Talladega Nights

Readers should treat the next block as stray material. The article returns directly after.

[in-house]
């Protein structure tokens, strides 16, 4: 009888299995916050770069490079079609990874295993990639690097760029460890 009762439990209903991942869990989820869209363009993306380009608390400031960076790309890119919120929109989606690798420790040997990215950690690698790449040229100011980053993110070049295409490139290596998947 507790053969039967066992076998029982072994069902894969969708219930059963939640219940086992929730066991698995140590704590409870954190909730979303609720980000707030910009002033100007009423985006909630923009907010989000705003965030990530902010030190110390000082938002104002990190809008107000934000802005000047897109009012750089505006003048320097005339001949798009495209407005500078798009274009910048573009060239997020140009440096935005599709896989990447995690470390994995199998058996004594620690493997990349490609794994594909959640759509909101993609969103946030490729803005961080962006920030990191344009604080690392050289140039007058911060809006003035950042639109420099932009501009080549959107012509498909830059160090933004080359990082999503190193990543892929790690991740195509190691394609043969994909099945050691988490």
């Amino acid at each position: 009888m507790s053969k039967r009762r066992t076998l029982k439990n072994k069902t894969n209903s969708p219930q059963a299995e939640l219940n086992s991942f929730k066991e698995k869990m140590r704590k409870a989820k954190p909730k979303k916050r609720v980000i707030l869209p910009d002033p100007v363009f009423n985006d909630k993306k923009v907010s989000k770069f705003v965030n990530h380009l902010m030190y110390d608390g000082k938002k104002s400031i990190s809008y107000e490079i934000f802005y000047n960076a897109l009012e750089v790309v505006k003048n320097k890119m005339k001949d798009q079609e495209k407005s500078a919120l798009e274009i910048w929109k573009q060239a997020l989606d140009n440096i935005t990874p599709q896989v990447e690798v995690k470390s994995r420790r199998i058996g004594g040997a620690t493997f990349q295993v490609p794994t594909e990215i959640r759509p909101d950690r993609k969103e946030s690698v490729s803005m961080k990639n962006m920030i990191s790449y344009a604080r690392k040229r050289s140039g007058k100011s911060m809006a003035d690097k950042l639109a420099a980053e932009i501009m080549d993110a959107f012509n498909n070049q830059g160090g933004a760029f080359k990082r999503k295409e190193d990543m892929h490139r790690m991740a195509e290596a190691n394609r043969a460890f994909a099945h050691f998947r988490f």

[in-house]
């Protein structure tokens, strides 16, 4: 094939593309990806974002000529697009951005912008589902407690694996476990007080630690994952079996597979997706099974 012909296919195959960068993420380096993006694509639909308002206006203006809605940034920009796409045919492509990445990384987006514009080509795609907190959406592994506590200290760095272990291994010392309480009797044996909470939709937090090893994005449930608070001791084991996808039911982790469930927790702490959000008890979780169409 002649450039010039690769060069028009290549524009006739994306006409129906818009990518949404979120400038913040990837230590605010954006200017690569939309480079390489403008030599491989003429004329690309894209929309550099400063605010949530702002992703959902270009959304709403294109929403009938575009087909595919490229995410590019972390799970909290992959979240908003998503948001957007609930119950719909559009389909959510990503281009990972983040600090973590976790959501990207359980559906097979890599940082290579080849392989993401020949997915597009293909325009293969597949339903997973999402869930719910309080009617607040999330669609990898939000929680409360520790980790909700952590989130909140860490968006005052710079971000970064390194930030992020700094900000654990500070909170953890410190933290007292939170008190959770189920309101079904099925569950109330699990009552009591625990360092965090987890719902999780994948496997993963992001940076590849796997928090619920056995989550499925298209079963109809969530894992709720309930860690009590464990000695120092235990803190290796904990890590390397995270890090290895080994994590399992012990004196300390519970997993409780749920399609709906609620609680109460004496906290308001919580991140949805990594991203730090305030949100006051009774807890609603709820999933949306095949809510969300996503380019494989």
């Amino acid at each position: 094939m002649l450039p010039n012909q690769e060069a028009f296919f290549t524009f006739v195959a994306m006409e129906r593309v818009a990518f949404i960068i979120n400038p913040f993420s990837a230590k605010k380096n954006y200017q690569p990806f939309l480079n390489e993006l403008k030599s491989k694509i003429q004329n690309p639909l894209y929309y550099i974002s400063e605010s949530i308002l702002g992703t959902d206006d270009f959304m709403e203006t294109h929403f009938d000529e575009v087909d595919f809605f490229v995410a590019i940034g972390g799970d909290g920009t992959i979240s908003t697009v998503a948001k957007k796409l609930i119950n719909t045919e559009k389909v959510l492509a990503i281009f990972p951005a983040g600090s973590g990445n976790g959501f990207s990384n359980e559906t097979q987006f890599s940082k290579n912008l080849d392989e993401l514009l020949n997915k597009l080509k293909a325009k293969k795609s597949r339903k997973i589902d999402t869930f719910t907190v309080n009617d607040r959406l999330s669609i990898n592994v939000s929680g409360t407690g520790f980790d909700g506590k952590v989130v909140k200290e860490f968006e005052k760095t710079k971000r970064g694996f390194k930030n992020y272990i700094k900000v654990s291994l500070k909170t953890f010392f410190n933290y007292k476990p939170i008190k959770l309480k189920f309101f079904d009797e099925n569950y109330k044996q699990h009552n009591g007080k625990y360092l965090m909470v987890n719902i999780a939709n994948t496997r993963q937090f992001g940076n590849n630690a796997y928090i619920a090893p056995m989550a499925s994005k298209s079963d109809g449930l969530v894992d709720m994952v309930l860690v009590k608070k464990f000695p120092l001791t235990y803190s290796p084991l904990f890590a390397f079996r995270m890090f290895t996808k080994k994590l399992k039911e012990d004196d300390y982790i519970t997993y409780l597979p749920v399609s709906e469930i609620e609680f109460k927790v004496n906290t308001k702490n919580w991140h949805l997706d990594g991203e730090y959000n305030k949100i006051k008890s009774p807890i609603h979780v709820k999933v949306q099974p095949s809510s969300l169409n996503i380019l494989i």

We watched Talladega Nights Sunday evening and were pleased, at least, that we chose to pay the reduced matinee price. Maybe I’ve outgrown the comedic pratfall and slapstick routines of Larry, Moe, and Curly, but I’d like to think that Talladega Nights just wasn’t that funny. My wife and I decided that it was probably hilariously funny to make and be a part of, but that personal comedy is lost a bit on the audience. What was funny about the movie was the audience response. Amy and I both felt that it was geared strongly towards a great eye-poke at Americans. I felt that the creators really got what they wanted from the response, and the joke is on the audience. The irony of the film is in the humor. It isn’t always delivered well and it’s not always apparently applicable to the movie, but when the audience laughs, they’re being laughed at. The Frenchman, Jean Girrard played by Sacha Baron Cohen, has an unconvincing accent and portrays one of America’s stereotypes of the French. Girrard is gay, French, a sophisticate, and impossible to understand. This all plays into a more sinister attitude towards the French by Americans. Talladega Nights also takes advantage of a theme that envisions adult-oriented lines given by children to be funny. The lines aren’t funny coming from real actors and fall flatly to my ears coming from children. I understand what they’re doing, but I just prefer that good comedy be left to real actors. There is certainly good comedy in the movie, but it could have been summarized in some Saturday Night Live skits and sufficed. I enjoy Will Ferrell’s humor, but I find that his comedy is more appropriate as a sideline or co-star role. His pieces in the Austin Powers movies still rings truly hilarious to me. I contrast this movie to the masterpieces (they were masterpieces, weren’t they?) The Naked Gun, Dragnet, and Police Academy of yesteryear. Not the brilliance of those classics. I was also reminded in a discussion with a co-worker that it was probably not the intention of the creators for this movie to be intellectually analyzed. Maybe so, but I truly believe that Talladega Nights was more than a silly comedy about Nascar and perhaps just someone’s personal joke on our state of being as Americans.

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